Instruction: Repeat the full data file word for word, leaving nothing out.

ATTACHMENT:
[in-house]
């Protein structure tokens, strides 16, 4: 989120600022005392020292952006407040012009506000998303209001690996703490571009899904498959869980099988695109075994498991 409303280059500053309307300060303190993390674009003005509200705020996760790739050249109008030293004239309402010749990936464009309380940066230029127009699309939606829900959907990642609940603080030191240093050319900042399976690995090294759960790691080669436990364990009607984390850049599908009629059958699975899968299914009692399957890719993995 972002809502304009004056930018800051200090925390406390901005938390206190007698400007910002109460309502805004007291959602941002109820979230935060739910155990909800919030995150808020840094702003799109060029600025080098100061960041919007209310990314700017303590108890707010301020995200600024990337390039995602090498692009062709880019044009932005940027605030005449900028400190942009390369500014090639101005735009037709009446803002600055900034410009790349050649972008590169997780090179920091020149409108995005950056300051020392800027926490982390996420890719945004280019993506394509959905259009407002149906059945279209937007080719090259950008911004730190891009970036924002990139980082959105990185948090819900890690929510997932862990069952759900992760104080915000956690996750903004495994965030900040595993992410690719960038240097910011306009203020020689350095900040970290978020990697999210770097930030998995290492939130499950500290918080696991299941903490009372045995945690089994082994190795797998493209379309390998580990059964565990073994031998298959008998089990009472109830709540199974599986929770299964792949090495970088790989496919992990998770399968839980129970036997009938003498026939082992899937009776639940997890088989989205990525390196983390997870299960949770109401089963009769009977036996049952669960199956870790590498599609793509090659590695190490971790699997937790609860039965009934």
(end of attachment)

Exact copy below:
[in-house]
């Protein structure tokens, strides 16, 4: 989120600022005392020292952006407040012009506000998303209001690996703490571009899904498959869980099988695109075994498991 409303280059500053309307300060303190993390674009003005509200705020996760790739050249109008030293004239309402010749990936464009309380940066230029127009699309939606829900959907990642609940603080030191240093050319900042399976690995090294759960790691080669436990364990009607984390850049599908009629059958699975899968299914009692399957890719993995 972002809502304009004056930018800051200090925390406390901005938390206190007698400007910002109460309502805004007291959602941002109820979230935060739910155990909800919030995150808020840094702003799109060029600025080098100061960041919007209310990314700017303590108890707010301020995200600024990337390039995602090498692009062709880019044009932005940027605030005449900028400190942009390369500014090639101005735009037709009446803002600055900034410009790349050649972008590169997780090179920091020149409108995005950056300051020392800027926490982390996420890719945004280019993506394509959905259009407002149906059945279209937007080719090259950008911004730190891009970036924002990139980082959105990185948090819900890690929510997932862990069952759900992760104080915000956690996750903004495994965030900040595993992410690719960038240097910011306009203020020689350095900040970290978020990697999210770097930030998995290492939130499950500290918080696991299941903490009372045995945690089994082994190795797998493209379309390998580990059964565990073994031998298959008998089990009472109830709540199974599986929770299964792949090495970088790989496919992990998770399968839980129970036997009938003498026939082992899937009776639940997890088989989205990525390196983390997870299960949770109401089963009769009977036996049952669960199956870790590498599609793509090659590695190490971790699997937790609860039965009934």